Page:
The decision was made a year after ICC Chief Prosecutor Fatou Bensouda concluded a probe and determined that there was sufficient evidence Israeli war crimes had been committed and are ongoing.

This comes as more groups back a very lengthy report released last week by the prominent Human Rights Group Amnesty International, which declared Israel as an “apartheid” regime.

The latest reaction coming from the non-profit news agency Common Dreams promotes rights and justice and concurred that human rights groups agree Israel is an apartheid regime.

In an editorial, it says “the U.S. gives Israel's military $3.8 billion a year. According to a new Amnesty report, that money funds apartheid”.

The agency also notes that other prominent rights organizations such as Human Rights Watch have also issued recent reports on Israeli apartheid.

It denounces the U.S. State Department for relying on Amnesty International “to bolster reports” but rejected Amnesty International’s detailed report on Israeli apartheid “without even engaging with its research or conclusions”.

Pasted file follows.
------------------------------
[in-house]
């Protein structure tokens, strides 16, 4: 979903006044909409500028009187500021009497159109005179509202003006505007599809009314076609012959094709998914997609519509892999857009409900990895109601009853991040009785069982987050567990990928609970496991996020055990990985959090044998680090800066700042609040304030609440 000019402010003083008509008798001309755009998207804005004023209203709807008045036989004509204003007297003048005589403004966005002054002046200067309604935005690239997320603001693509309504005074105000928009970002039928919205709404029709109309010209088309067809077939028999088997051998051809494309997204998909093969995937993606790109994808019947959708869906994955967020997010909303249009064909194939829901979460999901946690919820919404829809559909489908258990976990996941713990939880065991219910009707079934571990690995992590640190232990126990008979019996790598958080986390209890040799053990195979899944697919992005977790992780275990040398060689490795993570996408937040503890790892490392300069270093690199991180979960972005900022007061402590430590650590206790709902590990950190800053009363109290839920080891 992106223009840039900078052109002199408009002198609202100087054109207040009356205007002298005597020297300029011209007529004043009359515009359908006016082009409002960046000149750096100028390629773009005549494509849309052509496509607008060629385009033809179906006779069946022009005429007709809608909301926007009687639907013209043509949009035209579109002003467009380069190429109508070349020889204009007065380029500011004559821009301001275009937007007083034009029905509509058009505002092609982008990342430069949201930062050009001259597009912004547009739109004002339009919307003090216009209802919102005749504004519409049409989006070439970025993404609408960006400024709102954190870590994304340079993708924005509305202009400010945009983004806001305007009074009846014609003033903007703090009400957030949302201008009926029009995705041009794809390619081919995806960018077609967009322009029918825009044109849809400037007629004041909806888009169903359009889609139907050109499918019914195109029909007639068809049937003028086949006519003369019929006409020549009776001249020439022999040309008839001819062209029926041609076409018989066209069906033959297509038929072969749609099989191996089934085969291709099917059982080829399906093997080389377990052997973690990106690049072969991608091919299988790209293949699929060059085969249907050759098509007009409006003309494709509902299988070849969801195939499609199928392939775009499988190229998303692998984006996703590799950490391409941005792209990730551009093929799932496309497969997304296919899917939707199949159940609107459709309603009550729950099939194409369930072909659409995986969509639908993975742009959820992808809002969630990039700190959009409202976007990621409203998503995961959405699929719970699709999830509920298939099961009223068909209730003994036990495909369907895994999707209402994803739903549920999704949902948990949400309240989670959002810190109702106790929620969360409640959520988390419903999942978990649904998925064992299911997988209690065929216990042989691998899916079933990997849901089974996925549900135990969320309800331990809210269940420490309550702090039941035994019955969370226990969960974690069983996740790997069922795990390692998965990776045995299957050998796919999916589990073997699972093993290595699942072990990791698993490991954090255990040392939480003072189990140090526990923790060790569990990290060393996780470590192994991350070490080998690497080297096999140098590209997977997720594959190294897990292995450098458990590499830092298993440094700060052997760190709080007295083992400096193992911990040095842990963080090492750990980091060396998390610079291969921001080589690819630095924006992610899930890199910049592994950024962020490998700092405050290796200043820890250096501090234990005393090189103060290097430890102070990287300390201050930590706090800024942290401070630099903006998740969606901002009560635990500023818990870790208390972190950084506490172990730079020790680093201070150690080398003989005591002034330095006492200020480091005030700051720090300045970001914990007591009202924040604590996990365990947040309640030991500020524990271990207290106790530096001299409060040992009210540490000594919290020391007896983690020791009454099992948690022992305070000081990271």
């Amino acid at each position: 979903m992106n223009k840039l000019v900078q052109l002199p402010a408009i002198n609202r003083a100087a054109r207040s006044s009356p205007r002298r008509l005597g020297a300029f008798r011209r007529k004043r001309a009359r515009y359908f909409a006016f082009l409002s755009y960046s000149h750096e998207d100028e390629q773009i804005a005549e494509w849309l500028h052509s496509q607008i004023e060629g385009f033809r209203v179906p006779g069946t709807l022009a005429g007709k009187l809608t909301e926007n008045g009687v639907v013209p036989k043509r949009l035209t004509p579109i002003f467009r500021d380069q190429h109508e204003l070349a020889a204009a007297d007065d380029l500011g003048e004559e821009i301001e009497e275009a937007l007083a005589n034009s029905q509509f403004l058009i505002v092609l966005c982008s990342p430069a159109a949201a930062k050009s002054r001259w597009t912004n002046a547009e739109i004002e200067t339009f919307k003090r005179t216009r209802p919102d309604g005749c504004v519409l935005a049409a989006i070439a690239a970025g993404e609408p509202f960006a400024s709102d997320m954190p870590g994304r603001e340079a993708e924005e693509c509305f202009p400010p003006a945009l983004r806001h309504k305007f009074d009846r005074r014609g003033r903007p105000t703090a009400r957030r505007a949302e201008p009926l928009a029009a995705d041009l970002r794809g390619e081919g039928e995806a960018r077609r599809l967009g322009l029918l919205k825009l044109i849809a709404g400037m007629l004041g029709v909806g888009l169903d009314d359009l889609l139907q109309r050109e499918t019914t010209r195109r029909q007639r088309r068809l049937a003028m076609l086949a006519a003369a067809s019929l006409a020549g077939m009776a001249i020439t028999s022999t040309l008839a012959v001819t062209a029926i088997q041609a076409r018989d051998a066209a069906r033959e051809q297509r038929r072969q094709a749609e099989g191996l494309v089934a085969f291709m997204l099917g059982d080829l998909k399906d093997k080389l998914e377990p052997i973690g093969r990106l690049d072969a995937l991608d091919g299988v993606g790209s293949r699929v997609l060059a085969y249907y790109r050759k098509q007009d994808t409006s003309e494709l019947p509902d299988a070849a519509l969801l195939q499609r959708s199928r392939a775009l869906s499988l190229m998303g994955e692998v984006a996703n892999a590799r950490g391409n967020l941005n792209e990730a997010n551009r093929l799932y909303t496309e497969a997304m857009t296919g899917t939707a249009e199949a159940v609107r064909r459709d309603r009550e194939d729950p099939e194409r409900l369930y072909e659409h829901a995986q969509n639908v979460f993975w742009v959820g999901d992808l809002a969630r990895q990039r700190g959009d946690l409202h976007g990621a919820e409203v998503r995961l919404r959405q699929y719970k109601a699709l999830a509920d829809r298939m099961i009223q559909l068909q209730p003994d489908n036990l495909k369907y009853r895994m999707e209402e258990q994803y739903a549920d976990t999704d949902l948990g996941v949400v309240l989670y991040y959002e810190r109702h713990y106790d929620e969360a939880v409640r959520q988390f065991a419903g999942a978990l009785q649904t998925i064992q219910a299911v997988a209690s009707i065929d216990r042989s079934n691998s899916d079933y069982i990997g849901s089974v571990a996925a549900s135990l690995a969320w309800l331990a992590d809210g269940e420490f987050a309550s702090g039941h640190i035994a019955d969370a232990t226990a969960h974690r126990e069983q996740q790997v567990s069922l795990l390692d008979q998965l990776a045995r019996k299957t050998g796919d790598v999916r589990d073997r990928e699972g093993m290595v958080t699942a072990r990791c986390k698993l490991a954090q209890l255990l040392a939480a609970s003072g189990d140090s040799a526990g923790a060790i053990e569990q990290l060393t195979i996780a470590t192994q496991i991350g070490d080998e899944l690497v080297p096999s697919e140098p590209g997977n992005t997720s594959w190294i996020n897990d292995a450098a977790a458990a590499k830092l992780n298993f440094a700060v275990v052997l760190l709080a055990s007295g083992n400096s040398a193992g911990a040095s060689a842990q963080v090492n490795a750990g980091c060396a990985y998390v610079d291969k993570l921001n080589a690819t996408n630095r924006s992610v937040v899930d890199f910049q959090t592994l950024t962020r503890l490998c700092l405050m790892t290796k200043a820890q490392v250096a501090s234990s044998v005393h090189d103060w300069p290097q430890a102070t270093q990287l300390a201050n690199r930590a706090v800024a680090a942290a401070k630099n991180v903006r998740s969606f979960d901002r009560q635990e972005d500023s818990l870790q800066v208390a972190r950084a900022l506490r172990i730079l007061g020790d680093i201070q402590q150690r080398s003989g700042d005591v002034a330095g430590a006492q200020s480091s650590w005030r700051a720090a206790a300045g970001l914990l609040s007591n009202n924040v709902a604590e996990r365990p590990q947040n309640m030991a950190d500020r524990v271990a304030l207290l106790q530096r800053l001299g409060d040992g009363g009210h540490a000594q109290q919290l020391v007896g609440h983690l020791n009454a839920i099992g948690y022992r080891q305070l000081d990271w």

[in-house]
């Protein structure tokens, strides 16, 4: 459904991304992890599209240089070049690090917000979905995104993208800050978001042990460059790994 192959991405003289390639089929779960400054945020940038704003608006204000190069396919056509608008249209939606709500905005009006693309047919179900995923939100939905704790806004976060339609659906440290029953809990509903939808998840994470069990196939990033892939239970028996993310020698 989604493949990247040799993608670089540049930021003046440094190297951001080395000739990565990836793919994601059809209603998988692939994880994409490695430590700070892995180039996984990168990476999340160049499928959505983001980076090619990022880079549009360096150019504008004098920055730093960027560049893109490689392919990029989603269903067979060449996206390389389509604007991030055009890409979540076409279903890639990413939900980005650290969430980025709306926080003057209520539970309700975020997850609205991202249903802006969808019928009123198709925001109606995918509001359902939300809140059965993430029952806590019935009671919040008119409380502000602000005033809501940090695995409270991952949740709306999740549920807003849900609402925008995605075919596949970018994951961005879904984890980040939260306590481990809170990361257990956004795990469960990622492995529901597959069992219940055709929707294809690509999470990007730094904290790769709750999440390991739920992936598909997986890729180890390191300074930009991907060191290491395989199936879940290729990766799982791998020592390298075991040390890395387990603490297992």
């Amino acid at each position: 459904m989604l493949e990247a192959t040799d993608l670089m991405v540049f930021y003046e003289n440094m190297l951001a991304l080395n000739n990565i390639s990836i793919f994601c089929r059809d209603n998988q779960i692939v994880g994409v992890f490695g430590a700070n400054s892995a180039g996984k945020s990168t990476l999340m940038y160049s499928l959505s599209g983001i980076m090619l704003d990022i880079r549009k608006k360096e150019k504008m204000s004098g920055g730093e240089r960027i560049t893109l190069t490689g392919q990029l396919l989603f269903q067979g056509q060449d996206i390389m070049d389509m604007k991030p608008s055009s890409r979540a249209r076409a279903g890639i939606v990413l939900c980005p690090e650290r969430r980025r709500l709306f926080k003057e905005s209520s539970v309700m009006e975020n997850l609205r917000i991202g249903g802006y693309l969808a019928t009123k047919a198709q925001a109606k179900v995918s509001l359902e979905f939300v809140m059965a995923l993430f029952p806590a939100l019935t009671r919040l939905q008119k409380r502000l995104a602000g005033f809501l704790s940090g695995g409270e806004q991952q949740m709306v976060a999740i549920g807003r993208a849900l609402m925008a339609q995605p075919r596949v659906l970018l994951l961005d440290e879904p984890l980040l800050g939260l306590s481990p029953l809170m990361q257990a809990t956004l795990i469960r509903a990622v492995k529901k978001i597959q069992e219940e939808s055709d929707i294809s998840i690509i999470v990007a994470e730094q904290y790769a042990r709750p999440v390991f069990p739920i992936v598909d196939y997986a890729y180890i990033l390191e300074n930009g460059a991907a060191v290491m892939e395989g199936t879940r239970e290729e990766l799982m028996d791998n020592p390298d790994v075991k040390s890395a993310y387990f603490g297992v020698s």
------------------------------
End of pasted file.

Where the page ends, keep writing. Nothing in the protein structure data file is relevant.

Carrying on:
Common Dreams concludes that this isn’t surprising saying “the U.S. has a long history of supporting Israel regardless of its human rights violations”.

Also, at least 14 civil groups based in Israeli-occupied Palestine have defended Amnesty International’s report, in spite of the Israeli regime dismissing the report as anti-semitic.

This is a tactic that many experts agree the regime uses regularly to deflect any criticism of its crimes.

The tactic, however, appears to be waning, especially when some NGOs inside occupied Palestine itself are not buying it.